After returning to the Airbnb, my friend’s father decided to rest up while my friend and I embarked on a long walk through Chapultepec Park to the fancy Polanco district. We had to cross several immense boulevards, including El Paseo de la Reforma, to enter the massive urban park. On the way, we passed by a military base surrounded by concertina wire, although we felt perfectly safe. We had to watch out step, though, since the frequent seismic activity had lifted up sidewalks, which lay unrepaired.
The park itself was filled with multi-generational families enjoying the balmy afternoon. I was struck by how few smokers there were and the absence of either obese or exceptionally fit people. The population appears to be right in the middle of the fitness bell curve. I also noticed an appealing lack of litter. The citizens are proud of their well-used park and keep it clean.
As we left the park, we crossed into the Polanco district, which was full of high-rise condos and apartments and towering hotels and offices buildings. All the luxury brands were represented. We popped into a cafe that sold cold-pressed juices and enjoyed one. The fruits and vegetables in CDMX are superior. On the way back, we commented on the rigorous security measures in place.
The neighborhood was surprisingly quiet for Easter Sunday night, with numerous restaurant closures. We found an Argentinian steakhouse, La Vid Argentina. The owner, from Argentina, was our server and the meat and wine were very good.
After dinner, we walked my friend’s dad back to the Airbnb and then we took off to complete our planned 10-mile daily walk, with about a mile remaining. Several sights raised our awareness. The uneven sidewalks were, of course, a hazard; however, the silent police cars with flashing blue lights were a bit odd. We saw several very slowly moving around the neighborhood. As we walked down the broad Insurgentes around 10:00 pm we passed Tom’s Leather Bar and were amused by the furtively moving patrons as they headed to the main door. Apparently, it’s quite a tourist draw.
The next day we took an Uber downtown to El Centro Histórico to visit the Zócalo and the Palacio de Bellas Artes (Museum of Fine Arts). Sadly, the museum was closed on Monday, but we were able to view the entrance hall. We then walked over to the Sanborns department store since my friend’s father wanted to buy a pair of walking shorts. The store was a bit antiquated and looked like it would’ve been at home in the Soviet Union.
From Sanborns we made our way through the throngs of people to the Zócolo, which is the massive governmental center of the country. We were eager to tour the immense Gothic Metropolitan Cathedral, which dates from 1573, when construction started. The solid gold throughout the many chapels adjoining the towering nave speaks to the immense wealth of Spanish Mexico and the Church. As the centerpiece of the Zócalo, it is complemented by the neo-Gothic and Art Deco government buildings across from and adjacent to it. The Mexican flag in the plaza is the largest I’ve ever seen. The annual Independence Day military parades are staged on the Zócalo.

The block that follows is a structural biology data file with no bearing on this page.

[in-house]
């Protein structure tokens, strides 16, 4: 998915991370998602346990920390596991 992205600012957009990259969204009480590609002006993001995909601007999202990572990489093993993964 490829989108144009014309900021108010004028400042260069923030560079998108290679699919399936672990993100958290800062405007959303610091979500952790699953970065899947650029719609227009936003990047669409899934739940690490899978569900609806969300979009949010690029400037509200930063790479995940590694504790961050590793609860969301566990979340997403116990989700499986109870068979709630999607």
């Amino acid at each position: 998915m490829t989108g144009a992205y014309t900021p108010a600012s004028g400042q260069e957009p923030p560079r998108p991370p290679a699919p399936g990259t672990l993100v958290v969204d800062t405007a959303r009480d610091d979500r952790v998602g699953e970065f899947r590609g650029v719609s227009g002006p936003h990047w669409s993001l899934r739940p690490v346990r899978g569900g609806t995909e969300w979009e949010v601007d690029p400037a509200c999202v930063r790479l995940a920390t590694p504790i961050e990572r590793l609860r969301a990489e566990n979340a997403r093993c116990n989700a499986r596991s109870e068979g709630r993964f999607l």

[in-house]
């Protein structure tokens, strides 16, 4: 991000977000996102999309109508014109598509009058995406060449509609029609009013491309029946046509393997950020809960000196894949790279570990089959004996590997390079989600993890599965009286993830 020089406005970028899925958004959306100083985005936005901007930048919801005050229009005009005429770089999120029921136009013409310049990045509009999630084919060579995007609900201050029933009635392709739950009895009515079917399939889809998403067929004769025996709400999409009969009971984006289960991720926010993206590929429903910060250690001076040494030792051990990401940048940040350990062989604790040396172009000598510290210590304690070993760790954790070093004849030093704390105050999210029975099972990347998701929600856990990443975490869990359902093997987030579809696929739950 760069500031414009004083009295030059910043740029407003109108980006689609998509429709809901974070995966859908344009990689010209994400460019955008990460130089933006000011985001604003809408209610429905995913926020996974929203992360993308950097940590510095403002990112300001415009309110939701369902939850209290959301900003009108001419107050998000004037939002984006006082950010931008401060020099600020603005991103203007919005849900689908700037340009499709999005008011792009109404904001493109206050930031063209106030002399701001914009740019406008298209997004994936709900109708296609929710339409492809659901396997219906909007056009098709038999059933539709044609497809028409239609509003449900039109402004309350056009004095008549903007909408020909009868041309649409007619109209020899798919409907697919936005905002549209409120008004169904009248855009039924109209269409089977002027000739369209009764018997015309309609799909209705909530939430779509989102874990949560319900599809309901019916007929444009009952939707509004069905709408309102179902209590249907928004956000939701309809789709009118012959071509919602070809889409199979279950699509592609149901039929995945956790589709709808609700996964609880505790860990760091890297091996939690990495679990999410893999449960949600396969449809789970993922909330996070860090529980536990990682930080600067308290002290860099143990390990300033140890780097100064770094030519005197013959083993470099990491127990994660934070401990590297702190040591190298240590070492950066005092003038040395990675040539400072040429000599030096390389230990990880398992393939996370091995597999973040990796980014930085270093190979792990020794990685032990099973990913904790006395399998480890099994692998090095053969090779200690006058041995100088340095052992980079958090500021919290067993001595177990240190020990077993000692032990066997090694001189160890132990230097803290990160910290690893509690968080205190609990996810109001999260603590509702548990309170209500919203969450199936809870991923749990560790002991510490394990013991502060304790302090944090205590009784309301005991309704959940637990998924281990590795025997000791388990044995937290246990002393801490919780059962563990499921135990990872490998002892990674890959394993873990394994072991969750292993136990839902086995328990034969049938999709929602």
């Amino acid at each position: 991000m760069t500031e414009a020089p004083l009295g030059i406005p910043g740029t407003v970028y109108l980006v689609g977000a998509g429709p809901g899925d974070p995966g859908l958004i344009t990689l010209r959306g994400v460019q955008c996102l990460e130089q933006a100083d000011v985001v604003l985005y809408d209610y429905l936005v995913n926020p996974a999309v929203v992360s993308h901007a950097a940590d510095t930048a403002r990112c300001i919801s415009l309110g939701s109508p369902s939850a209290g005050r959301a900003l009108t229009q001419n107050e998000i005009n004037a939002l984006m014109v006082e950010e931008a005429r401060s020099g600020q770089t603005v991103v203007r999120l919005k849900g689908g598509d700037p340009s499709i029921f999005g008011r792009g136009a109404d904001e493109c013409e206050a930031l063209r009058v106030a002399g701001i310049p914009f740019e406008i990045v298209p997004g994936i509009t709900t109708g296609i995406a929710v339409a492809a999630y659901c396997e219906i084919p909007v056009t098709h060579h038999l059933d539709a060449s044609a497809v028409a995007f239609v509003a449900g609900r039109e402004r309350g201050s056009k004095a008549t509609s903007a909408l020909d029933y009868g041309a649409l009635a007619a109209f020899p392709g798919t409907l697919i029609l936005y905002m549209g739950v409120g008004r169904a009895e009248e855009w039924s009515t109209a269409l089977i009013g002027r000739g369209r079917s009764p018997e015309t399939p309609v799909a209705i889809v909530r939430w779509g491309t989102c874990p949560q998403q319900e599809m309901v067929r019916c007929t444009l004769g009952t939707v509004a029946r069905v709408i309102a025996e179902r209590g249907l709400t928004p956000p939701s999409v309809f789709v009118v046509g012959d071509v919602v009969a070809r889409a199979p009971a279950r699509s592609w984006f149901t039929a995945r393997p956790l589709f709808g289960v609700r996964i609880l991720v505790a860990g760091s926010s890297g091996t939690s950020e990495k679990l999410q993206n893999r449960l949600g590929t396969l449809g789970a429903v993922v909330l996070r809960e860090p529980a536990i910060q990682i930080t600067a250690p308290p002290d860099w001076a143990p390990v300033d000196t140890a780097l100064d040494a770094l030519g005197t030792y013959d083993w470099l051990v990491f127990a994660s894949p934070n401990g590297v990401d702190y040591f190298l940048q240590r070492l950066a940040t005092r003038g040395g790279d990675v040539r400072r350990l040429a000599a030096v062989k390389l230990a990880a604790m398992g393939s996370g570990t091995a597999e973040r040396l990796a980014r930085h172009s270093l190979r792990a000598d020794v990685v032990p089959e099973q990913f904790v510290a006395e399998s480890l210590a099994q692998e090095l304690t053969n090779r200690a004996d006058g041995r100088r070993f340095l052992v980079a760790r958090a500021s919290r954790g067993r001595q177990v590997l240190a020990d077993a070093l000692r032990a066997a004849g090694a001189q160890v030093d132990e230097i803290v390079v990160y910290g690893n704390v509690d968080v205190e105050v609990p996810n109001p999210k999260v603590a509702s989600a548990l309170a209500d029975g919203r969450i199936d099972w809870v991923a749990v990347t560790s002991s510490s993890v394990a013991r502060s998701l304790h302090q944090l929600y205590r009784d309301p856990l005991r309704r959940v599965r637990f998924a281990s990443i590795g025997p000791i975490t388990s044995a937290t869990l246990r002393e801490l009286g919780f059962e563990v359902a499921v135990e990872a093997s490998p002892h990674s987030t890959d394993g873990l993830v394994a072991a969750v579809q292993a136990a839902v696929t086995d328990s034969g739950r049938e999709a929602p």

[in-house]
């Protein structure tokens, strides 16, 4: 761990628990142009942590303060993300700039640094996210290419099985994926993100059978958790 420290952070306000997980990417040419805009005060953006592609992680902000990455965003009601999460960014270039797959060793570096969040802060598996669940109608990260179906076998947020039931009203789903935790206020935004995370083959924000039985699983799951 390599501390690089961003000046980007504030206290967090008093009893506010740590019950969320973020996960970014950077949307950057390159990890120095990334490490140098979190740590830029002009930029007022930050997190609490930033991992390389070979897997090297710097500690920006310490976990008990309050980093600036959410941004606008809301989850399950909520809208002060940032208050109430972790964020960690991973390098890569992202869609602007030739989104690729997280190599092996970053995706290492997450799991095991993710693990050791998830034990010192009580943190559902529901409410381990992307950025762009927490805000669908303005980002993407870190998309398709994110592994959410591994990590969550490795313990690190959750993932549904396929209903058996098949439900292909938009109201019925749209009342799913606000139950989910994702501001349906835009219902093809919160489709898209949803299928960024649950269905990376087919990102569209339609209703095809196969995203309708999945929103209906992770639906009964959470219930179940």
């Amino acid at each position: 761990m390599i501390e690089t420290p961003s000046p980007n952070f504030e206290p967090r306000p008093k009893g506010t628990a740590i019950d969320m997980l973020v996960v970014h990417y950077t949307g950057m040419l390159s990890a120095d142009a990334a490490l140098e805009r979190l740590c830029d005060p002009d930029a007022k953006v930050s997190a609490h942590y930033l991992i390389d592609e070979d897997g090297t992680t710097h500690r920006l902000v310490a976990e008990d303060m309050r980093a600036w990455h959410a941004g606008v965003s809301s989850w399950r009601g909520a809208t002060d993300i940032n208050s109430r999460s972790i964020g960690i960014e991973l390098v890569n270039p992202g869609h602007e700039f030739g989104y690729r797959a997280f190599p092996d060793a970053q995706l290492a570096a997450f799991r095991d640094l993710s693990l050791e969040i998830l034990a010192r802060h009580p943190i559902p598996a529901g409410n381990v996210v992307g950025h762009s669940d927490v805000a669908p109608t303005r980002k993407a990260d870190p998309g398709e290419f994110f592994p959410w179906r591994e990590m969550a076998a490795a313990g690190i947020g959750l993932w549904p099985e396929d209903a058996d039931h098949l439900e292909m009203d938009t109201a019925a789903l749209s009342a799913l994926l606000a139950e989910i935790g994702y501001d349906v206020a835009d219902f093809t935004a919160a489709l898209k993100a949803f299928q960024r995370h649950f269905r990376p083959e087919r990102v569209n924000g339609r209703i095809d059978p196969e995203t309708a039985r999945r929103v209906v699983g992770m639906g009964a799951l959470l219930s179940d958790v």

For dinner that night we chose Ultramar, a 20-minute walk from our Airbnb. The food was superb and the wines from the Valle de Guadalupe in northern Baja were quite fine. We made early reservations since they were closing at 7:30 that night. We had the impression that early closures might be surprisingly common in CDMX, but a recent online search indicated that the restaurant is normally open until 1:30 am.
After dinner, we took a stroll through the Condesa neighborhood to enjoy the parks and architecture. On our walk, we dropped by a lovely bakery and bought some attractive pastries from the saleswoman, dressed in a crisp white smock-very traditional. When we got back, we were dismayed that the pastries were tasteless, with the consistency of sawdust. I refer to this as the Latin American “pastry deception” since I had an identical experience in Santiago de Chile many years earlier.
That evening we took our private elevator to the rooftop patio to watch a passing thunderstorm and enjoy the smog-free evening. We could see the towers of the Santa Fé financial district and the local neighborhood from our perch.
My friend’s father enjoyed CDMX so much that he decided to stay for a few days on his own, so his son made reservations nearby at another Airbnb. I flew back the next morning. I’m pleased that I joined this pleasant excursion to CDMX. It’s become such a popular destination for American expats that the local population is beginning to lightly resent them. Covid provided an opportunity for remote workers to decamp in a lower-cost city while still enjoying the amenities that such a megalopolis provides. This immense city is certainly worth a visit, especially since it’s a decidedly foreign capital within a few hours’ flight from most of the US.
My next set of posts will focus on my 2019 return trip to Ukraine, with the addition of Belarus and the Baltic states.
Warsaw: September 3-5
My Airbnb wasn’t quite ready, so I had coffee and a pastry at a little cafe around the corner. My flat was quite nice, within 5 minutes of the completely reconstructed Old Town, which was razed to the ground after the 1944 uprising by the Armia Krajowa AK, the Polish Home Army, which remained loyal to the London-based Polish government-in-exile and anti-communist. The AK was much larger and more effective than the French Resistance, but is not well known in the West. During the Warsaw Uprising beginning in August 1944, the AK recaptured much of Warsaw from the Wehrmacht in the hopes that the Soviet Army just across the Vistula would intervene to decisively defeat the Germans. Stalin cynically did nothing, and the Germans proceeded to crush the rebellion, reclaiming control in late September. Stalin sat by so that the Germans could defeat the AK, which Stalin saw as an armed impediment to his plan to install a post-war Soviet puppet state. The Germans eventually destroyed almost 85% of the city, including 100% of the historic center.